Financial institutions are also facing intense pressure under the current regulatory environment, a result of the Dodd Frank legislation. Leaders who are equipped to deal with risk management and who can foster close collaboration between compliance and other corporate functions (and who can effectively communicate to a more complex and sophisticated set of stakeholders), will be in most need.
“The cost of compliance has ballooned so much that institutions focused on expense control have signifcantly cut back on third party talent acquisition vendors, and have instead moved to building internal recruiting staff,” said Patrick Prout, financial services practice leader at Diversified Search.
Prime Hunting Ground
Quantitative strategy development, which straddles both the buy and sell-side of capital markets, is also seen as an exciting growth area, said Stephen Ozyck, partner of Fairfield, Conn-based InSite Search, which focuses on the capital markets sector.
“It can take a significant amount of experience to gain the necessary knowledge to construct trading strategies that are pro table,” he said. “This process is research intensive and requires specialized skills in finance, mathematics and software programming.” The demand for professionals with this level of expertise continues to increase, he said. One sector Mr. Ozyck sees as prime hunting ground for quantitative developers is in Silicon Valley where they are required to build and support these strategies. “We are now competing for talent against companies like Google, Facebook and Microsoft,” he said.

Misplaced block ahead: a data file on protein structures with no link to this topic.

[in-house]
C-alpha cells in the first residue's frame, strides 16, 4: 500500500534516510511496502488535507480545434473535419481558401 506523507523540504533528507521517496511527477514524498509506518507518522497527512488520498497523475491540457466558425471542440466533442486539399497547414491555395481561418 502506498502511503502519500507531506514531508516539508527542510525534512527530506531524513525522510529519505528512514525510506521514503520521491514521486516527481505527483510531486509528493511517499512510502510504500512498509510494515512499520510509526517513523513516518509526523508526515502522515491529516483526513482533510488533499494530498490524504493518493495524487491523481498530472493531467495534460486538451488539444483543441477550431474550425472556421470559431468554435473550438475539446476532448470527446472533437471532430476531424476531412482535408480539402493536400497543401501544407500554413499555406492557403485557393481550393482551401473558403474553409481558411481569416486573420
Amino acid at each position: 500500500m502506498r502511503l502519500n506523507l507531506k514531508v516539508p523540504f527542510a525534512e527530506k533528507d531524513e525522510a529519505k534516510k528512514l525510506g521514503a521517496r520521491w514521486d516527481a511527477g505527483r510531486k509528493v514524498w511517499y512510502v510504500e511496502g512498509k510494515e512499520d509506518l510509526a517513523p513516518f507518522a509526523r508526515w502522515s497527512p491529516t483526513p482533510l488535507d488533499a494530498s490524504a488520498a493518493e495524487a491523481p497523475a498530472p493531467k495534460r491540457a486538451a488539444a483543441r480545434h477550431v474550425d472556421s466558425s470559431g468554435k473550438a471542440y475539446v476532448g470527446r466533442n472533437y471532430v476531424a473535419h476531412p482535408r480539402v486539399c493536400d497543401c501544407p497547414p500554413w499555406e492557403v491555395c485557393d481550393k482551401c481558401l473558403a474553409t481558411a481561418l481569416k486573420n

So where does this leave search firms that specialize in the sector? “Despite some softness, financial services will remain strong in certain targeted areas,” said Christopher W. Hunt, president of Hunt Scanlon. “Even at the largest recruiting firms, financial services is still king.” At Heidrick & Struggles, he noted, 27 percent of the firm’s annual revenue comes from financial services recruiting, leading all of its other practice areas. “That’s a big number and not likely to change anytime soon,” he added.
Contributed by Scott A. Scanlon, Editor-in-Chief, Hunt Scanlon Media